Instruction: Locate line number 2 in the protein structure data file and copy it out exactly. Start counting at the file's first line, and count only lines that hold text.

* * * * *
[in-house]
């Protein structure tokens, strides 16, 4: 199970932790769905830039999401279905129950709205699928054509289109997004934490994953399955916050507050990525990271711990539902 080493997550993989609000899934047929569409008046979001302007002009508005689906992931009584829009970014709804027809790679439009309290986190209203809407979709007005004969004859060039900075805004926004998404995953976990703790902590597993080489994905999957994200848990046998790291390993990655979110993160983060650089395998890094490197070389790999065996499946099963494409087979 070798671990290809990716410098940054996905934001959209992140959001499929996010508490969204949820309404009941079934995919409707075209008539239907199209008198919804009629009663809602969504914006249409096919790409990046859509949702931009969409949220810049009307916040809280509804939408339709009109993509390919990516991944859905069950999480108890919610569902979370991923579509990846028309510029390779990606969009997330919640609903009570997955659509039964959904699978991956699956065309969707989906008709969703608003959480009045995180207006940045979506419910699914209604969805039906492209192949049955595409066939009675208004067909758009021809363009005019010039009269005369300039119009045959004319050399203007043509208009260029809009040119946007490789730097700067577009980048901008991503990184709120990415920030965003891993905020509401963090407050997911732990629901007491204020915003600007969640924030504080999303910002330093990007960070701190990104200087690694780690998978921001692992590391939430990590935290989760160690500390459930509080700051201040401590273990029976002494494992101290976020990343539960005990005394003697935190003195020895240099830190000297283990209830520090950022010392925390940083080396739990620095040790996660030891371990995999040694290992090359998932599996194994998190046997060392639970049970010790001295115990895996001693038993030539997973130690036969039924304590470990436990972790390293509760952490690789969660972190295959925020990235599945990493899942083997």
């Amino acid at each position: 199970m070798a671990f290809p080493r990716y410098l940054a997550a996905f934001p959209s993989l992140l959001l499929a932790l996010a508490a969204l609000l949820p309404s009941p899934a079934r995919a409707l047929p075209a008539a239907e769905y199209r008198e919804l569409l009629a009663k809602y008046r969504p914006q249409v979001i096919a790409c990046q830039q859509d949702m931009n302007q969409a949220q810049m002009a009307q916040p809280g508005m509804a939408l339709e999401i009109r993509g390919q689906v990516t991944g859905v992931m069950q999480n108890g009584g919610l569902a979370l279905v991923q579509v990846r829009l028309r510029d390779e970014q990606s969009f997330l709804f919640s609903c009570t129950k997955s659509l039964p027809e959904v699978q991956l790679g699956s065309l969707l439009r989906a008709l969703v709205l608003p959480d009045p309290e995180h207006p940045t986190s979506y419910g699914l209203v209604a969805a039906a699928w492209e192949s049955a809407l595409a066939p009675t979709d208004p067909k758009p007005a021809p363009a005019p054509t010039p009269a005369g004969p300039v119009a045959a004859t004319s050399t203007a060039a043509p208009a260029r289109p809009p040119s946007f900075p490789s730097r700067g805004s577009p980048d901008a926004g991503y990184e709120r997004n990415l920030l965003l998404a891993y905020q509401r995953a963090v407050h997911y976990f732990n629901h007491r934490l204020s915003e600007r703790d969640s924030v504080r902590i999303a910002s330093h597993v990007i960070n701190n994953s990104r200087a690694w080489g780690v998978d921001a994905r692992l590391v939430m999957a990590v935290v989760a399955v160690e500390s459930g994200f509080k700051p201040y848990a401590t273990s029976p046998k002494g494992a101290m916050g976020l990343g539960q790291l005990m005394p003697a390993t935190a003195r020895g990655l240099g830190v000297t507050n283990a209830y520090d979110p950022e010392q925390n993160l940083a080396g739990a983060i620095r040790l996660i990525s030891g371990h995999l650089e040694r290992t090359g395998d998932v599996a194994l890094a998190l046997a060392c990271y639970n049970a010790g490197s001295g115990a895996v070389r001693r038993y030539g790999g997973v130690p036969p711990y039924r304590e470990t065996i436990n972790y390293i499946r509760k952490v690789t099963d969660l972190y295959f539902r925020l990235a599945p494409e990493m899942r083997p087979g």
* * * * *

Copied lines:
């Protein structure tokens, strides 16, 4: 199970932790769905830039999401279905129950709205699928054509289109997004934490994953399955916050507050990525990271711990539902 080493997550993989609000899934047929569409008046979001302007002009508005689906992931009584829009970014709804027809790679439009309290986190209203809407979709007005004969004859060039900075805004926004998404995953976990703790902590597993080489994905999957994200848990046998790291390993990655979110993160983060650089395998890094490197070389790999065996499946099963494409087979 070798671990290809990716410098940054996905934001959209992140959001499929996010508490969204949820309404009941079934995919409707075209008539239907199209008198919804009629009663809602969504914006249409096919790409990046859509949702931009969409949220810049009307916040809280509804939408339709009109993509390919990516991944859905069950999480108890919610569902979370991923579509990846028309510029390779990606969009997330919640609903009570997955659509039964959904699978991956699956065309969707989906008709969703608003959480009045995180207006940045979506419910699914209604969805039906492209192949049955595409066939009675208004067909758009021809363009005019010039009269005369300039119009045959004319050399203007043509208009260029809009040119946007490789730097700067577009980048901008991503990184709120990415920030965003891993905020509401963090407050997911732990629901007491204020915003600007969640924030504080999303910002330093990007960070701190990104200087690694780690998978921001692992590391939430990590935290989760160690500390459930509080700051201040401590273990029976002494494992101290976020990343539960005990005394003697935190003195020895240099830190000297283990209830520090950022010392925390940083080396739990620095040790996660030891371990995999040694290992090359998932599996194994998190046997060392639970049970010790001295115990895996001693038993030539997973130690036969039924304590470990436990972790390293509760952490690789969660972190295959925020990235599945990493899942083997």